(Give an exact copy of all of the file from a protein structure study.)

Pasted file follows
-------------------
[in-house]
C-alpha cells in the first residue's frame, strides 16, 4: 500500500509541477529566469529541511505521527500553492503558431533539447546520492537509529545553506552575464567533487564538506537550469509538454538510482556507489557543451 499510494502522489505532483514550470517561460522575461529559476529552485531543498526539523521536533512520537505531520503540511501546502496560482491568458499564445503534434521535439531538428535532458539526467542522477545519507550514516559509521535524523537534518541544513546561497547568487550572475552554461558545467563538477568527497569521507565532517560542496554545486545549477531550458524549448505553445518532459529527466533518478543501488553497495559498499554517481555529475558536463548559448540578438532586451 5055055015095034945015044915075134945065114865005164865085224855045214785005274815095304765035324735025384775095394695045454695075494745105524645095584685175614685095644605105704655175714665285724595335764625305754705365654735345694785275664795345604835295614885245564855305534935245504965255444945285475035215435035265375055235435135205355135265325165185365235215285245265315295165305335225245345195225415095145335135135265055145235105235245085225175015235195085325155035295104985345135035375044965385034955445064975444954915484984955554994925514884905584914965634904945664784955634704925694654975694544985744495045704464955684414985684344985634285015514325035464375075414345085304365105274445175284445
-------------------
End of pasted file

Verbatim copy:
[in-house]
C-alpha cells in the first residue's frame, strides 16, 4: 500500500509541477529566469529541511505521527500553492503558431533539447546520492537509529545553506552575464567533487564538506537550469509538454538510482556507489557543451 499510494502522489505532483514550470517561460522575461529559476529552485531543498526539523521536533512520537505531520503540511501546502496560482491568458499564445503534434521535439531538428535532458539526467542522477545519507550514516559509521535524523537534518541544513546561497547568487550572475552554461558545467563538477568527497569521507565532517560542496554545486545549477531550458524549448505553445518532459529527466533518478543501488553497495559498499554517481555529475558536463548559448540578438532586451 5055055015095034945015044915075134945065114865005164865085224855045214785005274815095304765035324735025384775095394695045454695075494745105524645095584685175614685095644605105704655175714665285724595335764625305754705365654735345694785275664795345604835295614885245564855305534935245504965255444945285475035215435035265375055235435135205355135265325165185365235215285245265315295165305335225245345195225415095145335135135265055145235105235245085225175015235195085325155035295104985345135035375044965385034955445064975444954915484984955554994925514884905584914965634904945664784955634704925694654975694544985744495045704464955684414985684344985634285015514325035464375075414345085304365105274445175284445